This article reviews knowledge of 23 plant viruses infecting pasture grasses and legumes in New Zealand. The incidence, ecology and impact of each virus and prospects for control using natural or artificial resistance genes or by vector control is discussed. The most prevalent viruses are Alfalfa mosaic virus and White clover mosaic virus in pasture legumes and Cocksfoot mottle virus, Ryegrass mosaic virus and Barley yellow dwarf virus in pasture grasses. Lucerne Australian latent virus is restricted to the North Island and Red clover necrotic mosaic virus is largely restricted to the South Island. These patterns are likely to be dynamic with ongoing changes in weather patterns, land use, the spread of insect vectors and the continuing introduction of viruses and vectors. The existing and potential threats to 12 pasture species are tabulated and the knowledge gaps for each species highlighted. Control of vectors including aphids, eriophyid mites and soil-borne fungi is probably not economic per se but could be an additional benefit of integrated pest management in pasture and cropping systems. The most cost-effective and practical preventative measures are likely to be the use of virus-tested seed to establish new pastures and the incorporation of resistance genes by conventional breeding or by genetic engineering. Finally, recommendations are made for future research for New Zealand, which is also relevant to other temperate regions of the world.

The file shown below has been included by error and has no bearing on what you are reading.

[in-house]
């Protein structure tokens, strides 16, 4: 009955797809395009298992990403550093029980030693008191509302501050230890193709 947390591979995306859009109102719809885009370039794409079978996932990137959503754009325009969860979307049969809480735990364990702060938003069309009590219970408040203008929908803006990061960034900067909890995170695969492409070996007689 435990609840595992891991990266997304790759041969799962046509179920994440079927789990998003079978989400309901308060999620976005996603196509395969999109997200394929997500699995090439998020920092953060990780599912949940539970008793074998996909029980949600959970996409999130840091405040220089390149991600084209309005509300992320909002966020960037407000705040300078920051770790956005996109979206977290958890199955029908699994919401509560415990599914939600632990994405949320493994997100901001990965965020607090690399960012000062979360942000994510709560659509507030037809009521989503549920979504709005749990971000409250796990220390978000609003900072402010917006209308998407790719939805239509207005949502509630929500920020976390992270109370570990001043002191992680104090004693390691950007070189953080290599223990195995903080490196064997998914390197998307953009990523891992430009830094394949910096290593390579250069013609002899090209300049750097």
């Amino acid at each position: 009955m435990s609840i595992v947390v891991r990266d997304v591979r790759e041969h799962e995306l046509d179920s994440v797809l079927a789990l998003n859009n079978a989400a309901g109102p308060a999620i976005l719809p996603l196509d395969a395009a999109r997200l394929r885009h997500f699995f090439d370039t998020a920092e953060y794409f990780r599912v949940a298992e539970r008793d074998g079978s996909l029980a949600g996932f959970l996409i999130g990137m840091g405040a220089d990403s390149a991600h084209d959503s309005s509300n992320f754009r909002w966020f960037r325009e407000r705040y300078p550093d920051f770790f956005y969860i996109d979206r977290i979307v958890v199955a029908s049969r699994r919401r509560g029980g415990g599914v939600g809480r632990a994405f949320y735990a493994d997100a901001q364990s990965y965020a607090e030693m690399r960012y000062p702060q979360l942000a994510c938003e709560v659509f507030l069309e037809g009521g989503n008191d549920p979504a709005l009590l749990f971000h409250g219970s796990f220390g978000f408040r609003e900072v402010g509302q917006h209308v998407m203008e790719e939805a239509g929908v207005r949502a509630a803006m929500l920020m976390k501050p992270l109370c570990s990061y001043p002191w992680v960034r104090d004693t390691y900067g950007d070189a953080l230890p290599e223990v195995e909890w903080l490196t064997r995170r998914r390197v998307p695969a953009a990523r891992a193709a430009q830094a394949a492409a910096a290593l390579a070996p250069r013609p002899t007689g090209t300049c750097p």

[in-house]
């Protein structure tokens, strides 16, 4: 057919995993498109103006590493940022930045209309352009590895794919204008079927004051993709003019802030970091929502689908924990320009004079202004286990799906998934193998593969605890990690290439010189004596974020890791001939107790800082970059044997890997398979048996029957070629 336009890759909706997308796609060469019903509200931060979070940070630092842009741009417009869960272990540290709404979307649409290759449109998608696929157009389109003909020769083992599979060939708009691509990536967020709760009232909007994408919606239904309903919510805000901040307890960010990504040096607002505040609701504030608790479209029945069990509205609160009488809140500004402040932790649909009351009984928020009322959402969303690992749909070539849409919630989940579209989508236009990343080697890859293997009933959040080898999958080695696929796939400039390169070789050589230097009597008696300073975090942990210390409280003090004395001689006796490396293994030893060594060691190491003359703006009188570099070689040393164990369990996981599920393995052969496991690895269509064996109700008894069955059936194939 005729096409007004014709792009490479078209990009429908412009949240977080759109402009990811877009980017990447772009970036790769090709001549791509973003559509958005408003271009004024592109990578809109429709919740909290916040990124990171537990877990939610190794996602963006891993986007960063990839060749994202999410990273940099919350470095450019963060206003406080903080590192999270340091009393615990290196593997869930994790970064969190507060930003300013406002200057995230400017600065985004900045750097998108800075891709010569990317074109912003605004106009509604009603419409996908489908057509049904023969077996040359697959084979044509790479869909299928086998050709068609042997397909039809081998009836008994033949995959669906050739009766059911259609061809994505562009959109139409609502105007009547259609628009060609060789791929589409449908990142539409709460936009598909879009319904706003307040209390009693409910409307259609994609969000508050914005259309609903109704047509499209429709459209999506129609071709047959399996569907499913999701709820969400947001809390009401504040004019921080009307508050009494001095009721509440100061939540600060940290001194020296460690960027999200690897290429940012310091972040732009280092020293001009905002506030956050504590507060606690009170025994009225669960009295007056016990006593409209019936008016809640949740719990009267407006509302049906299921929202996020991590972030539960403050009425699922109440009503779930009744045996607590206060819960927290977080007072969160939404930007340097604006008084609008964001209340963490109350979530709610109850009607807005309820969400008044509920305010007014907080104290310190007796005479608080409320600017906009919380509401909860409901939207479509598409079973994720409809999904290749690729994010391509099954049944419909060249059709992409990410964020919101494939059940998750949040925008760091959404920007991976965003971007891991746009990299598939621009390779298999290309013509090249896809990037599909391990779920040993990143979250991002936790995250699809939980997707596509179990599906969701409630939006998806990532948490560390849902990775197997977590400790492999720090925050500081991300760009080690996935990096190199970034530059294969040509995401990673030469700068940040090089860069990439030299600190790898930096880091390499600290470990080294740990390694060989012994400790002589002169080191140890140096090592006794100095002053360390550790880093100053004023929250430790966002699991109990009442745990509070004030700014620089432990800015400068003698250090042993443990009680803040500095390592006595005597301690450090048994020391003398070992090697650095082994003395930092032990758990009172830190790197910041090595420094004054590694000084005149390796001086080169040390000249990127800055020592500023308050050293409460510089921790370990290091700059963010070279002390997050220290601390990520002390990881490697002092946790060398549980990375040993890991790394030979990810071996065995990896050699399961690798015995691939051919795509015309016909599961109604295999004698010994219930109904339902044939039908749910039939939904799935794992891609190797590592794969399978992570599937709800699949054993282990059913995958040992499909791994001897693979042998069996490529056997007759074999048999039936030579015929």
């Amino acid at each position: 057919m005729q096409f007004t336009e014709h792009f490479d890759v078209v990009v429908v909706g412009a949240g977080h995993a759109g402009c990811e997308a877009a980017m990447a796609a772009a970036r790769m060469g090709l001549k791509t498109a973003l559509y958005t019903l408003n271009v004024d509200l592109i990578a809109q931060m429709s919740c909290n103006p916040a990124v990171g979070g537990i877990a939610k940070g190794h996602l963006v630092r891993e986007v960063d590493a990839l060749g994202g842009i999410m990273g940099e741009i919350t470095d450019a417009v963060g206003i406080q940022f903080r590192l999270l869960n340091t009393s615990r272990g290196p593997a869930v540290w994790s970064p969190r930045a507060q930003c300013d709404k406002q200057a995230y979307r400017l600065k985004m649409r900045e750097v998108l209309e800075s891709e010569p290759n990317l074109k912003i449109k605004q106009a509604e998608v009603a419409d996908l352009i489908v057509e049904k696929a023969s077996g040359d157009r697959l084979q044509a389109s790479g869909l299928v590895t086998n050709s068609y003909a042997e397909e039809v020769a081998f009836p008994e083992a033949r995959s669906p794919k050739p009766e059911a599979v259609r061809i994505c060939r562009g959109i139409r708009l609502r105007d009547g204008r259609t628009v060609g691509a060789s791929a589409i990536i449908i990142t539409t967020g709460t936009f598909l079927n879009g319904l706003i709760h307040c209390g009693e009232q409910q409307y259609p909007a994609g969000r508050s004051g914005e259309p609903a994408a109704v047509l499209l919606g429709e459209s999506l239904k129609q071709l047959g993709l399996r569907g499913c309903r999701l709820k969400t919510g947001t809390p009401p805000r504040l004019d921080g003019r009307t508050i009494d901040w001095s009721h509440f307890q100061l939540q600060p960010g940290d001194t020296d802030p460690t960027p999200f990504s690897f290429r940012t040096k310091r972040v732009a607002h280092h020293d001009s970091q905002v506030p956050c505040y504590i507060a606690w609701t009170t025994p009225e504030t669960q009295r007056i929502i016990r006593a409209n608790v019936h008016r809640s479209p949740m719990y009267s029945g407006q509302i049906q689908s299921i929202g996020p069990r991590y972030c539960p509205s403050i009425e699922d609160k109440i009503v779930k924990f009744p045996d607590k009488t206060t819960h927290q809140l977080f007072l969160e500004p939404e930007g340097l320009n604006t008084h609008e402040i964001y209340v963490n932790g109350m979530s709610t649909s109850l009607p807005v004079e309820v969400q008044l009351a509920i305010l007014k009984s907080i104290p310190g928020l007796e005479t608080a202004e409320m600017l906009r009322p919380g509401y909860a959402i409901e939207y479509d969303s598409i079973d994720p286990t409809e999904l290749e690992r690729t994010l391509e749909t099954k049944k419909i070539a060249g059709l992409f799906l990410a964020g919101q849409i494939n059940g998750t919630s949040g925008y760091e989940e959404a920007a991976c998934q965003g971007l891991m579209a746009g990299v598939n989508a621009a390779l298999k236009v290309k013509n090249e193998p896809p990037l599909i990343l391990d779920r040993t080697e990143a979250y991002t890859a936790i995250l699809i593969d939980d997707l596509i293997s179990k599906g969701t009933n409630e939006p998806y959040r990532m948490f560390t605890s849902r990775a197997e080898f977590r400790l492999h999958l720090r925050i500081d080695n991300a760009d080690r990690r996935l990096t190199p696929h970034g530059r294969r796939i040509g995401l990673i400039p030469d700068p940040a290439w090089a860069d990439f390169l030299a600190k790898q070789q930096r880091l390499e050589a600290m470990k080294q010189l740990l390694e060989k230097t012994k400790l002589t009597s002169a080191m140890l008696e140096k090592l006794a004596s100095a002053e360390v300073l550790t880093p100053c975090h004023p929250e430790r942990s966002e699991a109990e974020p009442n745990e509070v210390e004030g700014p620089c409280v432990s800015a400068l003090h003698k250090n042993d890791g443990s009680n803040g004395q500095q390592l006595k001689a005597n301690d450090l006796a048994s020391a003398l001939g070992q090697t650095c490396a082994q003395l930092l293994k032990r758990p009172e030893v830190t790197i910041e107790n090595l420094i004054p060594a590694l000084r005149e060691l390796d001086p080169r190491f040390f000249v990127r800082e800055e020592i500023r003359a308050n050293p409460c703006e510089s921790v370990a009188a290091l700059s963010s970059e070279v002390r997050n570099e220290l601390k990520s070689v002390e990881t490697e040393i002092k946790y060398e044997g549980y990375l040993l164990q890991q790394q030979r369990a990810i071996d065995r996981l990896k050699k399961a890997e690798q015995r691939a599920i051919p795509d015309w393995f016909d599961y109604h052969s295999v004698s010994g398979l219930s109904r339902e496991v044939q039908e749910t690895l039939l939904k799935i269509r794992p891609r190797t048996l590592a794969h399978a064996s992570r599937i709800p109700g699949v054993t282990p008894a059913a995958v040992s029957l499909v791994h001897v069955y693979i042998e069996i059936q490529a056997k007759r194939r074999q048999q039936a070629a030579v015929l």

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Vol. 65 • No. 9